1805: The state legislature incorporated a group of men as Proprietors of the Social Library in Francestown. This group gradually purchased a total of 5,000 books, which were housed in the residence and law office of Titus Brown (the present home of the GHB Library building).
1846: Mrs. Mary C. Hillard formed a small literary group in the shed adjacent to her home.
1851: A second group, The Home Circle Society, was formed in 1851 to raise money for a library building and to support the Francestown Academy.
1855: A fire gutted the building and destroyed all the books.
1872: The two groups, the Home Circle Society and the Francestown Academy, proposed a public library.
1873: Voters at Town Meeting accepted the proposed library plan, and the Town leased Mary C. Willard's small shed as the new lending library for $100.00 a year. Miss Willard served as the town's first librarian.
1880: With a circulation of 5,300 books, the three town-appointed trustees appealed for a larger appropriation than the $100.00 a year but were turned down. The $100.00 a year for library expenses remained in place until the 1920's.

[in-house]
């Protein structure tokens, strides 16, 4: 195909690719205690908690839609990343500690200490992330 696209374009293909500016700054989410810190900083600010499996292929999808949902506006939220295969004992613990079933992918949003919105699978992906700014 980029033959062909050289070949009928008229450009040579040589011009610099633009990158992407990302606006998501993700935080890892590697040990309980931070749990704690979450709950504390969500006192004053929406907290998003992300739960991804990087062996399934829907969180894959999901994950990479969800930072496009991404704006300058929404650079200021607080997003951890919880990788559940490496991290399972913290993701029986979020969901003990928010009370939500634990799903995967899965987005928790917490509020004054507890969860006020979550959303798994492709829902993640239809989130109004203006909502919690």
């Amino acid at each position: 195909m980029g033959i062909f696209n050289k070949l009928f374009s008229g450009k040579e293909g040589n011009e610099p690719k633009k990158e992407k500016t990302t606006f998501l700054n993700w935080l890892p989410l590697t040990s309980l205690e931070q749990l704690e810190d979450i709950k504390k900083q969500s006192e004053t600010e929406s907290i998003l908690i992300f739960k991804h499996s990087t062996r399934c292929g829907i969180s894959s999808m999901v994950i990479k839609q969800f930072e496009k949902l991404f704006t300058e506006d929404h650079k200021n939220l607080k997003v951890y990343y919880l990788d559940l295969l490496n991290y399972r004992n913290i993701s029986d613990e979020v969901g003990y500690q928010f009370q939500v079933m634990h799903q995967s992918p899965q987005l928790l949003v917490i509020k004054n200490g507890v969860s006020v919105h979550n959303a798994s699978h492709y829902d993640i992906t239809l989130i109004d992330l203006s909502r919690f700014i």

1904: The library moved to the ground floor of the Masonic Hall, having outgrown Miss Willard's small shed.
1923: Alison Bixby Hill purchased the Titus Brown house, restored it, and deeded it to the Town to be used as a a public library in memory of her father, George Holmes Bixby. The town accepted this gift and agreed to maintain it.
1932: The dedication ceremony for the George Holmes Bixby Memorial Library was held on September 3.
The pleasure of reading, the thirst for knowledge, and the hard work of the community to provide and maintain a Library continues to this day — over 200 years later!